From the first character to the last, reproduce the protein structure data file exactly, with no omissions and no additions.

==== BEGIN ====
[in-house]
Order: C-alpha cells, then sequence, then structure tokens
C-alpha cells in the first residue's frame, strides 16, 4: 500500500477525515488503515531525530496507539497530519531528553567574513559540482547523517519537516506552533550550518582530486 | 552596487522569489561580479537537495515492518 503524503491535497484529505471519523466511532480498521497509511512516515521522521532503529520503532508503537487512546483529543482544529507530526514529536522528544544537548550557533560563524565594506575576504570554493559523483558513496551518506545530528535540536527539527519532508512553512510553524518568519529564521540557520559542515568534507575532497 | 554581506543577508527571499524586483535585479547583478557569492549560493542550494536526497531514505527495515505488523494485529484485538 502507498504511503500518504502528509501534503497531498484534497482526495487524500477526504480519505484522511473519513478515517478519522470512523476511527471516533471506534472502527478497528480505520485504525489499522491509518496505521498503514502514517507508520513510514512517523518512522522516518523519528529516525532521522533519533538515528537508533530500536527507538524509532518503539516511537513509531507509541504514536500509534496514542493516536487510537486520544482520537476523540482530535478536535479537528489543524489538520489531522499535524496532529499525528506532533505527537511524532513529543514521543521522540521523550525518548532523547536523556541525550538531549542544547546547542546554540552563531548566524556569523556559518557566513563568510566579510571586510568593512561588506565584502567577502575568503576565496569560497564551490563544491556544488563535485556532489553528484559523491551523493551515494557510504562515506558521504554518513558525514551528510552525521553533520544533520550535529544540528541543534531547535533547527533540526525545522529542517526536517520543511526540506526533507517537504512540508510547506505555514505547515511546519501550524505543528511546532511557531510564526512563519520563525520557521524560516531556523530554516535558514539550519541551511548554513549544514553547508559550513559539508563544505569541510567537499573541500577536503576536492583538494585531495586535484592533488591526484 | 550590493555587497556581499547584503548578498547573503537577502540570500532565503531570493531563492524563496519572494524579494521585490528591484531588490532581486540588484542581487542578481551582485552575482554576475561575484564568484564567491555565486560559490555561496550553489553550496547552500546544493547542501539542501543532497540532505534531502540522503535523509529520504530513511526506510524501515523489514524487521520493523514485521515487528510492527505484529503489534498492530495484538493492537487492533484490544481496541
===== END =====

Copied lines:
[in-house]
Order: C-alpha cells, then sequence, then structure tokens
C-alpha cells in the first residue's frame, strides 16, 4: 500500500477525515488503515531525530496507539497530519531528553567574513559540482547523517519537516506552533550550518582530486 | 552596487522569489561580479537537495515492518 503524503491535497484529505471519523466511532480498521497509511512516515521522521532503529520503532508503537487512546483529543482544529507530526514529536522528544544537548550557533560563524565594506575576504570554493559523483558513496551518506545530528535540536527539527519532508512553512510553524518568519529564521540557520559542515568534507575532497 | 554581506543577508527571499524586483535585479547583478557569492549560493542550494536526497531514505527495515505488523494485529484485538 502507498504511503500518504502528509501534503497531498484534497482526495487524500477526504480519505484522511473519513478515517478519522470512523476511527471516533471506534472502527478497528480505520485504525489499522491509518496505521498503514502514517507508520513510514512517523518512522522516518523519528529516525532521522533519533538515528537508533530500536527507538524509532518503539516511537513509531507509541504514536500509534496514542493516536487510537486520544482520537476523540482530535478536535479537528489543524489538520489531522499535524496532529499525528506532533505527537511524532513529543514521543521522540521523550525518548532523547536523556541525550538531549542544547546547542546554540552563531548566524556569523556559518557566513563568510566579510571586510568593512561588506565584502567577502575568503576565496569560497564551490563544491556544488563535485556532489553528484559523491551523493551515494557510504562515506558521504554518513558525514551528510552525521553533520544533520550535529544540528541543534531547535533547527533540526525545522529542517526536517520543511526540506526533507517537504512540508510547506505555514505547515511546519501550524505543528511546532511557531510564526512563519520563525520557521524560516531556523530554516535558514539550519541551511548554513549544514553547508559550513559539508563544505569541510567537499573541500577536503576536492583538494585531495586535484592533488591526484 | 550590493555587497556581499547584503548578498547573503537577502540570500532565503531570493531563492524563496519572494524579494521585490528591484531588490532581486540588484542581487542578481551582485552575482554576475561575484564568484564567491555565486560559490555561496550553489553550496547552500546544493547542501539542501543532497540532505534531502540522503535523509529520504530513511526506510524501515523489514524487521520493523514485521515487528510492527505484529503489534498492530495484538493492537487492533484490544481496541